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What is germanium?

Germanium is a semiconductor, with electrical properties between those of a metal and an insulator. It is a grayish-white element; it has a metallic luster and the same crystal structure as diamond; and it is brittle, like glass. 

Why is it critical?

Germanium is an essential component of high-speed computer chips, fibre optic cables and has many applications in military applications such as night-vision devices and satellite imagery sensors.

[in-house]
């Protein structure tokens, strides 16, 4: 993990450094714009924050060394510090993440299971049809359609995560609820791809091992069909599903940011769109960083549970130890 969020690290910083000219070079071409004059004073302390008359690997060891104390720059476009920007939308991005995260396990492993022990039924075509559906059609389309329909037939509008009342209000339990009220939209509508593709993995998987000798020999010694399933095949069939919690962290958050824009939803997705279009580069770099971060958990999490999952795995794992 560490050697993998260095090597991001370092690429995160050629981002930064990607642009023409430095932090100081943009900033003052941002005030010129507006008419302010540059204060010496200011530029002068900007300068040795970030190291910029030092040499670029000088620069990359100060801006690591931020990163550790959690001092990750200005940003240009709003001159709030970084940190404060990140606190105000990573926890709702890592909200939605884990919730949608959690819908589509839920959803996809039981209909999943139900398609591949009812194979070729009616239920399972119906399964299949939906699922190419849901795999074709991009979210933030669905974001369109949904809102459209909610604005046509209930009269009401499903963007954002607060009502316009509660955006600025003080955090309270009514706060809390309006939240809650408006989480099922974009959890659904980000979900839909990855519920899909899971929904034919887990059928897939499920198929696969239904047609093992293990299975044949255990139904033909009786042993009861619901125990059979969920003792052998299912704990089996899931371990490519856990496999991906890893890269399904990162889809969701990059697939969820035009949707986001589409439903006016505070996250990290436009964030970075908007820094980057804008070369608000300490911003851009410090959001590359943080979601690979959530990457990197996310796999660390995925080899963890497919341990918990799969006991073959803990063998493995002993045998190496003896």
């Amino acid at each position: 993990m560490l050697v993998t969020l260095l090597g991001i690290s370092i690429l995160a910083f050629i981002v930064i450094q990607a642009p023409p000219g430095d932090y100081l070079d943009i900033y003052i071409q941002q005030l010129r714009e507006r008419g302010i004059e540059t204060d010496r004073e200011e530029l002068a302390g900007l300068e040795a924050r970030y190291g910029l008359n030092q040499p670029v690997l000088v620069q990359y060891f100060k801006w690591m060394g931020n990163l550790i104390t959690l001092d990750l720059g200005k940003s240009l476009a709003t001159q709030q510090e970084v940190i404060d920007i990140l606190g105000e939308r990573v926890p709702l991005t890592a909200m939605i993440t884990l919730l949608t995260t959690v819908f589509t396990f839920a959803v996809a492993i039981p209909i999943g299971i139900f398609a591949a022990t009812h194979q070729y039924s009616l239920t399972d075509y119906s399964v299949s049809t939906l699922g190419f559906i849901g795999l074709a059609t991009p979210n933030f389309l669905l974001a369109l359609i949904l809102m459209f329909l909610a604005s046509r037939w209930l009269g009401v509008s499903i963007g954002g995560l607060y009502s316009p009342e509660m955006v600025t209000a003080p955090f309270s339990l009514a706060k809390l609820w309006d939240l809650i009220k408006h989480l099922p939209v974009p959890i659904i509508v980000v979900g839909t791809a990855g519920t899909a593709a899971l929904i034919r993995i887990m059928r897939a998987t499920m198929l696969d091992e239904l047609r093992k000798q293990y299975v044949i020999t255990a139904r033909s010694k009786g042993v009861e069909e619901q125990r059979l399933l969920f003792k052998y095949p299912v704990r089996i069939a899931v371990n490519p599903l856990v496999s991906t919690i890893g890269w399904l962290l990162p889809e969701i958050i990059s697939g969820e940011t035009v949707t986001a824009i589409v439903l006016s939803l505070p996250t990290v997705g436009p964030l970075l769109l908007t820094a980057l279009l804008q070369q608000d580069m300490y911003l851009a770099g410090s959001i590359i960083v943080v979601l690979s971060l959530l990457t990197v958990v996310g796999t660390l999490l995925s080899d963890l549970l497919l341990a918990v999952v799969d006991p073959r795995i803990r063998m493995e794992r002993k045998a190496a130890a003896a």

The U.S. relies on China for over 50% of imports of germanium and germanium-containing materials. There is limited domestic production in the U.S. in Tennessee and Alaska. 

How is it extracted?

Germanium is mainly a byproduct of zinc ore processing and is also extracted from fly ash in China. 


On a global scale, as little as 3% of the germanium contained in zinc concentrates is recovered.

According to the USGS, more than 60% of the germanium metal used is routinely recycled as new scrap ​during the manufacture of most optical devices.

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